Paulson, Bloomberg backing study of U.S. climate impacts
Author: Patrick Rucker
Former U.S. Treasury Secretary Henry Paulson testifies before the Financial Crisis Inquiry Commission (FCIC) in Washington May 6, 2010.
Photo: Kevin Lamarque
Former U.S. Treasury Secretary Henry Paulson and New York City Mayor Michael Bloomberg are sponsoring a study of how climate change will affect the United States and what that disruption will cost.
The true price of deadly storms, prolonged drought and other extreme weather that most scientists believe is climate change brought about by human actions is unknown. That knowledge could aid business and government leaders trying to respond to the changes, the men said in a video statement announcing the study.
"I believe the ... study will be a catalyst for action," Paulson said, referring to the examination of climate impacts around the country. Paulson and Bloomberg are lending their names and financial support to the roughly $1.2 million analysis due to be released in June that will tally costs from around the country.
Carbon dioxide and other greenhouse gasses from smokestacks, tailpipes and factories are among the pollutants that should be curtailed to mitigate climate change, according to a report from the United Nations last month.
The impacts of a warming planet will vary over geography and worsen over generations so it is important that officials try to anticipate those risks now, Paulson said.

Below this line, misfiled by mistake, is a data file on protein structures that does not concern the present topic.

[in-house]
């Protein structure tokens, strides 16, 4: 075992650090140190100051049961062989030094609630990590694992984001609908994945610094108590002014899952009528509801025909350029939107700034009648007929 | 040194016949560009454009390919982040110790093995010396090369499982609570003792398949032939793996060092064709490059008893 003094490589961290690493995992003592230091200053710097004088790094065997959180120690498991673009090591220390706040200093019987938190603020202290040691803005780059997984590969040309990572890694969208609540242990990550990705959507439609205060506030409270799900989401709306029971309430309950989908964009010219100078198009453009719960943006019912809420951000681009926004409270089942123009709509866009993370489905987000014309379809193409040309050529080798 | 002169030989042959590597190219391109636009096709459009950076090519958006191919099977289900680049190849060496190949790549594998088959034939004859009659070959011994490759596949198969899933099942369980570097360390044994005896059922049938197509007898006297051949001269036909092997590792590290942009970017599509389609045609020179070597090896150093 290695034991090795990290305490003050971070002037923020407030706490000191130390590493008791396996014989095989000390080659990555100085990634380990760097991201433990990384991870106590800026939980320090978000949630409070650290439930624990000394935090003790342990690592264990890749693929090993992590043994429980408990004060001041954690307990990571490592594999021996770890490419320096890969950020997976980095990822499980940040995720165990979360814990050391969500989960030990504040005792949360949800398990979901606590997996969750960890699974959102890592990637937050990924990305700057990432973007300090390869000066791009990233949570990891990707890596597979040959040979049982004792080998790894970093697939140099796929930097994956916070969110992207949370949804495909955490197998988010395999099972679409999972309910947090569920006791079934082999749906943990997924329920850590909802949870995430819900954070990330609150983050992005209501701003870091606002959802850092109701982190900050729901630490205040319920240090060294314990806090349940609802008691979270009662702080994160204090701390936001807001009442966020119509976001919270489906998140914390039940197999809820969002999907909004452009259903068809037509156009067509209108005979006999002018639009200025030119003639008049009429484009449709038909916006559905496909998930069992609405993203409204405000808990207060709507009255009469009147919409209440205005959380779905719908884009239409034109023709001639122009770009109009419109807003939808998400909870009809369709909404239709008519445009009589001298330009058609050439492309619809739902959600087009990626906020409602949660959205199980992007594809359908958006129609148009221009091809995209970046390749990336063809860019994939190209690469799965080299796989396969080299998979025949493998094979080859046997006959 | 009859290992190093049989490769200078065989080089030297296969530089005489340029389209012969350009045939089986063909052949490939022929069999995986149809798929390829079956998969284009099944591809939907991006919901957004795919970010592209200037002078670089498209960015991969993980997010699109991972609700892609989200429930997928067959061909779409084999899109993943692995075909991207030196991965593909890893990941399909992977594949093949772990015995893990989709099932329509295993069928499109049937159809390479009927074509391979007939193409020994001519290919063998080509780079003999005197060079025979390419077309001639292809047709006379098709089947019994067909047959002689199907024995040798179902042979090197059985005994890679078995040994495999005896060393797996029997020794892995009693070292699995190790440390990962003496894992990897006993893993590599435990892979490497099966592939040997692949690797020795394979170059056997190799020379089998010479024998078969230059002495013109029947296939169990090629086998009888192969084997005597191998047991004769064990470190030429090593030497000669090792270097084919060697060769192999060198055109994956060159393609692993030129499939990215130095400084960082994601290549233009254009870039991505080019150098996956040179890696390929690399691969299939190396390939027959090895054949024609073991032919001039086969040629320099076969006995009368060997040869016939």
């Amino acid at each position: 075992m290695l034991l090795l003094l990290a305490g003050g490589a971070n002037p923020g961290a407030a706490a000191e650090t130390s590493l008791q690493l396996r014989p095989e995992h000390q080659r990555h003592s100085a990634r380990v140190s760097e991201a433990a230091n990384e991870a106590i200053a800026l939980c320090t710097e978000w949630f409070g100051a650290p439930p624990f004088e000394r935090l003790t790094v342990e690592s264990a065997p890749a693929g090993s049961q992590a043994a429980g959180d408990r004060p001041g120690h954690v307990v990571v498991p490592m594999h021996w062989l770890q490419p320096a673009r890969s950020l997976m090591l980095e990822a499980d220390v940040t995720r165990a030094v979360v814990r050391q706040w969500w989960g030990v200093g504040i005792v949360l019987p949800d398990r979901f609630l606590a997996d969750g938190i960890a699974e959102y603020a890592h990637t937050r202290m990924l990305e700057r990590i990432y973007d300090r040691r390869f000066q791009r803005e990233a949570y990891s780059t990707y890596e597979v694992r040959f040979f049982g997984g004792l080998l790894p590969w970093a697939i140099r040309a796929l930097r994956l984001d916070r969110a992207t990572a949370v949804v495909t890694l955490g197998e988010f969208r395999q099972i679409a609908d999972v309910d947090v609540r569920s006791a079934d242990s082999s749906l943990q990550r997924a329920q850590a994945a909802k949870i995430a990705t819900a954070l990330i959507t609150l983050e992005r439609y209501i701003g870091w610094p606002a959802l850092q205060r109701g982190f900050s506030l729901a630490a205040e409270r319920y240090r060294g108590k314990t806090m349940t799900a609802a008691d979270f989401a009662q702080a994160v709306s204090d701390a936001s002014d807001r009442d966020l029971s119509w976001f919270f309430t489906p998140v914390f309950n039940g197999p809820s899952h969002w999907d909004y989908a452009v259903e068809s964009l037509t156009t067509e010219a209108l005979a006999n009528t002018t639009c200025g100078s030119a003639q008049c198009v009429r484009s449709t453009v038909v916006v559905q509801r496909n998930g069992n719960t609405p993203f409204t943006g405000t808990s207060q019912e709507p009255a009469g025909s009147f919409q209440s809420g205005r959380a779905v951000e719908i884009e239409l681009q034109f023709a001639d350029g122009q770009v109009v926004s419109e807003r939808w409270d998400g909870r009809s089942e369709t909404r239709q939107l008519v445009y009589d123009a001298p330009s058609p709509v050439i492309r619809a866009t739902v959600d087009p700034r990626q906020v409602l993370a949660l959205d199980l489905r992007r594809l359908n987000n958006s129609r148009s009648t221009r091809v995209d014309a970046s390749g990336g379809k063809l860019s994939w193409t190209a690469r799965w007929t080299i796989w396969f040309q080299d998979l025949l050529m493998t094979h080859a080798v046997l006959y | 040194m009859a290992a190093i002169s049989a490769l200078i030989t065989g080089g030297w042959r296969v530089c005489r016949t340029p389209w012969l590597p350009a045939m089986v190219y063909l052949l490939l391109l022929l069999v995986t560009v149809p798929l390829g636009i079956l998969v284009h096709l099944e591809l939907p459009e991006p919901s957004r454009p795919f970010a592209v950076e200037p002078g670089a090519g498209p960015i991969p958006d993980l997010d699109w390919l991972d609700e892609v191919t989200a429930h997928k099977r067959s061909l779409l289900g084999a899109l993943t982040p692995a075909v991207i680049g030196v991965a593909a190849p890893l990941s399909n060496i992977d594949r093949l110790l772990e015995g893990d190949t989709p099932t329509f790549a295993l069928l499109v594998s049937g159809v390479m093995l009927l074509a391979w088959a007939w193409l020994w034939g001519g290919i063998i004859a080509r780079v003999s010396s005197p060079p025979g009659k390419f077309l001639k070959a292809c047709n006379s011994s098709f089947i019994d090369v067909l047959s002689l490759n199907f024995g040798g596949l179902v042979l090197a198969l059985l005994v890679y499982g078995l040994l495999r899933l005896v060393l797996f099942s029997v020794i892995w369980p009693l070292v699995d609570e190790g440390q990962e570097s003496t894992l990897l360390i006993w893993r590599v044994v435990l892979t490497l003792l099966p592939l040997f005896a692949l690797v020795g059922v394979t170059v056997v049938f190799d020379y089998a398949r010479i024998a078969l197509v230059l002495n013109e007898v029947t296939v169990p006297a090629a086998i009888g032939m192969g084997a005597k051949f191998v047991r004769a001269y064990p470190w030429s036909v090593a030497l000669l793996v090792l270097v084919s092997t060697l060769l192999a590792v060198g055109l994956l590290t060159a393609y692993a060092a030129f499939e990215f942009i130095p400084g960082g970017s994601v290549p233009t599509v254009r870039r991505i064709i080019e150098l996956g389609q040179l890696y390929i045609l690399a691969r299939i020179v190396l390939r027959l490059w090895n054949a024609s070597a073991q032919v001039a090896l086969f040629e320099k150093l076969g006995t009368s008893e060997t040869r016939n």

"As a former banker and Treasury Secretary, I've learned that you can't always see the extent of a looming crisis before it hits with full force," said Paulson, who helped lead the United States during the onset of the global financial shock in 2008.
Tom Steyer, a billionaire former hedge fund investor and Democratic fundraiser who backs a campaign to reject the Keystone XL oil sands pipeline, will also support the study.
Superstorm Sandy that blasted the East Coast last year and wildfires that have recently devastated the West are among the phenomenon that might have a climate change component and policymakers need to understand the costs of future risks as they brace for the worst impacts, said officials behind the report.
(Reporting By Patrick Rucker; Editing by Cynthia Osterman)